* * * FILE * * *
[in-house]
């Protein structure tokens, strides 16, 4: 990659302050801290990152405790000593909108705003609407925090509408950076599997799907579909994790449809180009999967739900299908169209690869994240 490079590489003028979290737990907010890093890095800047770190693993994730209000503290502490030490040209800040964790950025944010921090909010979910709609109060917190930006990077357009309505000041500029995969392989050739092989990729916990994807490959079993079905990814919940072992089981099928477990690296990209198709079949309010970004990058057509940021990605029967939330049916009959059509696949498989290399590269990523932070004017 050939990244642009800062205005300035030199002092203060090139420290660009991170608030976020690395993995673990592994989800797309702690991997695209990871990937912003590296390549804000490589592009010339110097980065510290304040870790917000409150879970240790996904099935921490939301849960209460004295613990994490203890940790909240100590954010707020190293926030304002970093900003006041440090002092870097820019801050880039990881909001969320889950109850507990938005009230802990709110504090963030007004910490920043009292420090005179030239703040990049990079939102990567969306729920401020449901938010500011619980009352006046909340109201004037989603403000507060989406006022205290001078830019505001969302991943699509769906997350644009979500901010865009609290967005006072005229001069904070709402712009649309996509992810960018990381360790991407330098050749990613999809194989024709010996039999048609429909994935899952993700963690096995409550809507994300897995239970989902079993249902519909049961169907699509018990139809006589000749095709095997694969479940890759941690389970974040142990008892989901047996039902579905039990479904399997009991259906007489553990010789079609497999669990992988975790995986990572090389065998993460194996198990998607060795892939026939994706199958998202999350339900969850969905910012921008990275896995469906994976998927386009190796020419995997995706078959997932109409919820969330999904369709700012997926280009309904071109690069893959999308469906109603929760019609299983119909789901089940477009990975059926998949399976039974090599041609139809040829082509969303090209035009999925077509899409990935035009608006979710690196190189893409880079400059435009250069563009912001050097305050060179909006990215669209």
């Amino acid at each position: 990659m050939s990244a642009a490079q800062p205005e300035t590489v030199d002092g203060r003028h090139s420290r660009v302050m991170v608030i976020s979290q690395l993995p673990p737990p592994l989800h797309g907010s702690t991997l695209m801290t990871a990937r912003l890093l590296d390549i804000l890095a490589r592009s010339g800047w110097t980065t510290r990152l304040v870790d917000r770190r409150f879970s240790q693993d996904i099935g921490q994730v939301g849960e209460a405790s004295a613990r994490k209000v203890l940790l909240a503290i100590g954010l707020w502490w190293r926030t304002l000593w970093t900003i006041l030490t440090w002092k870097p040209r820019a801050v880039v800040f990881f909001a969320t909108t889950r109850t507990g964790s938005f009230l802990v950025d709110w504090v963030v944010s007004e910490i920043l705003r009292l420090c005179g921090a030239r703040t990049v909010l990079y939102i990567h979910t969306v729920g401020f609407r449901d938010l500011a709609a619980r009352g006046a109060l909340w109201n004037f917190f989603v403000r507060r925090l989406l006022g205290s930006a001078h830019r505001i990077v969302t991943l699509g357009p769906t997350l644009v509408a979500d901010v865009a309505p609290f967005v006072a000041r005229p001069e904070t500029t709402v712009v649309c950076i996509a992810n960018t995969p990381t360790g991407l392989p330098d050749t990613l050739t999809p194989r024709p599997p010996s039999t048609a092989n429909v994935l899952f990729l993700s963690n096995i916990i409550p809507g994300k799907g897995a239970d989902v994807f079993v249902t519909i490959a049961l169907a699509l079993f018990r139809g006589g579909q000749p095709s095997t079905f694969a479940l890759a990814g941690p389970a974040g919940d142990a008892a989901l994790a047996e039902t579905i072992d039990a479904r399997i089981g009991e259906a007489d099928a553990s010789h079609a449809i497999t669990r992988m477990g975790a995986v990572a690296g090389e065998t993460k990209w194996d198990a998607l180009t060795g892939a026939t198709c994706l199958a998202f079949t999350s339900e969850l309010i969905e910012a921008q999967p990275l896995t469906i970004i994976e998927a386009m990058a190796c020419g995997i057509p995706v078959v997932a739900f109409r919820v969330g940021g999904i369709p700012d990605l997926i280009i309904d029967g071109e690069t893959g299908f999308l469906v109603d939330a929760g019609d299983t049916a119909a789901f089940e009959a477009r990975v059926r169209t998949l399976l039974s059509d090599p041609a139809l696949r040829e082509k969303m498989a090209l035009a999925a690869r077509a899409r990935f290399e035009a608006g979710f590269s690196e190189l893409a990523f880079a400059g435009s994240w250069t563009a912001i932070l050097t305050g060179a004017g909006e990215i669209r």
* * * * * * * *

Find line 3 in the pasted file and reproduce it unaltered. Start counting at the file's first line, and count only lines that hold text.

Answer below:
């Amino acid at each position: 990659m050939s990244a642009a490079q800062p205005e300035t590489v030199d002092g203060r003028h090139s420290r660009v302050m991170v608030i976020s979290q690395l993995p673990p737990p592994l989800h797309g907010s702690t991997l695209m801290t990871a990937r912003l890093l590296d390549i804000l890095a490589r592009s010339g800047w110097t980065t510290r990152l304040v870790d917000r770190r409150f879970s240790q693993d996904i099935g921490q994730v939301g849960e209460a405790s004295a613990r994490k209000v203890l940790l909240a503290i100590g954010l707020w502490w190293r926030t304002l000593w970093t900003i006041l030490t440090w002092k870097p040209r820019a801050v880039v800040f990881f909001a969320t909108t889950r109850t507990g964790s938005f009230l802990v950025d709110w504090v963030v944010s007004e910490i920043l705003r009292l420090c005179g921090a030239r703040t990049v909010l990079y939102i990567h979910t969306v729920g401020f609407r449901d938010l500011a709609a619980r009352g006046a109060l909340w109201n004037f917190f989603v403000r507060r925090l989406l006022g205290s930006a001078h830019r505001i990077v969302t991943l699509g357009p769906t997350l644009v509408a979500d901010v865009a309505p609290f967005v006072a000041r005229p001069e904070t500029t709402v712009v649309c950076i996509a992810n960018t995969p990381t360790g991407l392989p330098d050749t990613l050739t999809p194989r024709p599997p010996s039999t048609a092989n429909v994935l899952f990729l993700s963690n096995i916990i409550p809507g994300k799907g897995a239970d989902v994807f079993v249902t519909i490959a049961l169907a699509l079993f018990r139809g006589g579909q000749p095709s095997t079905f694969a479940l890759a990814g941690p389970a974040g919940d142990a008892a989901l994790a047996e039902t579905i072992d039990a479904r399997i089981g009991e259906a007489d099928a553990s010789h079609a449809i497999t669990r992988m477990g975790a995986v990572a690296g090389e065998t993460k990209w194996d198990a998607l180009t060795g892939a026939t198709c994706l199958a998202f079949t999350s339900e969850l309010i969905e910012a921008q999967p990275l896995t469906i970004i994976e998927a386009m990058a190796c020419g995997i057509p995706v078959v997932a739900f109409r919820v969330g940021g999904i369709p700012d990605l997926i280009i309904d029967g071109e690069t893959g299908f999308l469906v109603d939330a929760g019609d299983t049916a119909a789901f089940e009959a477009r990975v059926r169209t998949l399976l039974s059509d090599p041609a139809l696949r040829e082509k969303m498989a090209l035009a999925a690869r077509a899409r990935f290399e035009a608006g979710f590269s690196e190189l893409a990523f880079a400059g435009s994240w250069t563009a912001i932070l050097t305050g060179a004017g909006e990215i669209r």